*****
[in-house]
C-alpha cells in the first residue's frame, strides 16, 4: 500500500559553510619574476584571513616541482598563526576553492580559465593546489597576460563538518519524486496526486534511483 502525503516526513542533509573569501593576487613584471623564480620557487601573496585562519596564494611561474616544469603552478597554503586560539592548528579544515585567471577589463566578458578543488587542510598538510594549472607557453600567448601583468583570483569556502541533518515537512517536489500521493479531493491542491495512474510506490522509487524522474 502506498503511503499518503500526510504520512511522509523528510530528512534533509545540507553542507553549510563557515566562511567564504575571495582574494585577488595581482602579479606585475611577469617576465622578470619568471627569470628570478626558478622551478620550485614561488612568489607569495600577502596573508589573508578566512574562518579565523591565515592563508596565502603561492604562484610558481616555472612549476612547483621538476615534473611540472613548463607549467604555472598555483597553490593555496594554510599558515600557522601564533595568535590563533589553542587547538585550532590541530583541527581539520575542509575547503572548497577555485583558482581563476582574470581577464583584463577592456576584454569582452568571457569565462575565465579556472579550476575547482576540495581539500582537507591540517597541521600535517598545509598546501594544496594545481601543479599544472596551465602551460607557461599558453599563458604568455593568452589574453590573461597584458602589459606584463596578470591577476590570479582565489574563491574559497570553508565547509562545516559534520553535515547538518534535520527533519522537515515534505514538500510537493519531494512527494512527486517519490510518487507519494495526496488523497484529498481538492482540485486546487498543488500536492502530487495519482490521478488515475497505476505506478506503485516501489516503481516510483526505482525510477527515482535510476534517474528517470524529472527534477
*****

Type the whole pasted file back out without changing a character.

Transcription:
[in-house]
C-alpha cells in the first residue's frame, strides 16, 4: 500500500559553510619574476584571513616541482598563526576553492580559465593546489597576460563538518519524486496526486534511483 502525503516526513542533509573569501593576487613584471623564480620557487601573496585562519596564494611561474616544469603552478597554503586560539592548528579544515585567471577589463566578458578543488587542510598538510594549472607557453600567448601583468583570483569556502541533518515537512517536489500521493479531493491542491495512474510506490522509487524522474 502506498503511503499518503500526510504520512511522509523528510530528512534533509545540507553542507553549510563557515566562511567564504575571495582574494585577488595581482602579479606585475611577469617576465622578470619568471627569470628570478626558478622551478620550485614561488612568489607569495600577502596573508589573508578566512574562518579565523591565515592563508596565502603561492604562484610558481616555472612549476612547483621538476615534473611540472613548463607549467604555472598555483597553490593555496594554510599558515600557522601564533595568535590563533589553542587547538585550532590541530583541527581539520575542509575547503572548497577555485583558482581563476582574470581577464583584463577592456576584454569582452568571457569565462575565465579556472579550476575547482576540495581539500582537507591540517597541521600535517598545509598546501594544496594545481601543479599544472596551465602551460607557461599558453599563458604568455593568452589574453590573461597584458602589459606584463596578470591577476590570479582565489574563491574559497570553508565547509562545516559534520553535515547538518534535520527533519522537515515534505514538500510537493519531494512527494512527486517519490510518487507519494495526496488523497484529498481538492482540485486546487498543488500536492502530487495519482490521478488515475497505476505506478506503485516501489516503481516510483526505482525510477527515482535510476534517474528517470524529472527534477